Chipmunks’ burrowing can undermine garden walls, patios, and house foundations, leading to structural damage over time. Their digging in flower beds and vegetable gardens can uproot plants and destroy root systems. Additionally, they may chew on garden hoses, irrigation systems, and even electrical wiring, creating hazards and requiring costly repairs.

Health Risks

While chipmunks are generally not aggressive, they can carry diseases like leptospirosis, salmonella, and hantavirus, which can be transmitted to humans through direct contact or indirectly through contaminated water or soil. They may also harbor fleas, ticks, and mites, posing additional health risks to pets and people.

Chipmunk Proofing and Prevention Methods

Landscaping and Yard Maintenance

To make your property less inviting to chipmunks, consider the following tips:

  • Keep your lawn mowed and free of debris.
  • Trim tree branches and shrubs to reduce cover.
  • Use mulch or gravel around plant beds to deter digging.
  • Remove food sources like birdseed, fallen fruit, and pet food.

Sealing Entry Points

Inspect your home and garage for potential entry points and seal any gaps or cracks. Use metal mesh or hardware cloth to cover vents, chimneys, and other openings. Ensure that doors and windows close tightly and repair any damaged screens.

Chipmunk Removal and Control

Humanely Deterring Chipmunks

There are several humane methods to deter chipmunks from your property. Motion-activated sprinklers, ultrasonic repellers, and natural repellents like cayenne pepper or garlic spray can be effective. Additionally, planting certain deterrent plants like daffodils, marigolds, or garlic chives can help keep chipmunks at bay.

Common Chipmunk Removal Methods

Live trapping is a popular method for removing chipmunks. Small animal traps are baited with peanut butter, sunflower seeds, or fruit. They are strategically placed near burrow entrances or along known pathways. Once captured, they are relocated far away from your property to prevent their return. Live trapping should only be carried out by licensed wildlife removal operators.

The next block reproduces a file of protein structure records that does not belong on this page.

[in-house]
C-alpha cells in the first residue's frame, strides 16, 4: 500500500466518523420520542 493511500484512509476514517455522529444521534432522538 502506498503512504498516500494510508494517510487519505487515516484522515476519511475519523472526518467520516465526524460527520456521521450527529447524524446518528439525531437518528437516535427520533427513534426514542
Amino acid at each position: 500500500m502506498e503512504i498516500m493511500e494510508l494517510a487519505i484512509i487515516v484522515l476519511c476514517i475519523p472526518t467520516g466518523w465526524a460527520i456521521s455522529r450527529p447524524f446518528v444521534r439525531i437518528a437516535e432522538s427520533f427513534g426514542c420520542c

Professional Wildlife Control Services

If you have a severe infestation or prefer not to handle the removal yourself, consider hiring a professional wildlife control service. These experts can assess the situation, implement effective control measures, and provide advice on preventing future infestations.


Chipmunks, while charming, can become problematic when they invade our gardens and homes. By understanding their behavior and habits, recognizing signs of infestation, and implementing effective prevention and control methods, you can protect your property from damage and health risks. Taking proactive measures will help you enjoy a chipmunk-free environment, preserving the beauty and integrity of your garden and home.

Are chipmunks too much of a problem around your home or property? Contact Smoky Wildlife Control at 615-610-0962 for TWRA licensed and insured commercial chipmunk removal and control in Nashville, Tennessee and beyond. We also work with many other types of wildlife, including squirrels, and serve both residential and commercial clients.

Related Posts:

The Ultimate Guide to Chipmunk Removal: Keep Your Yard Safe
How to Get Rid of Chipmunks in Your Yard
How to Keep Chipmunks Out of the Garden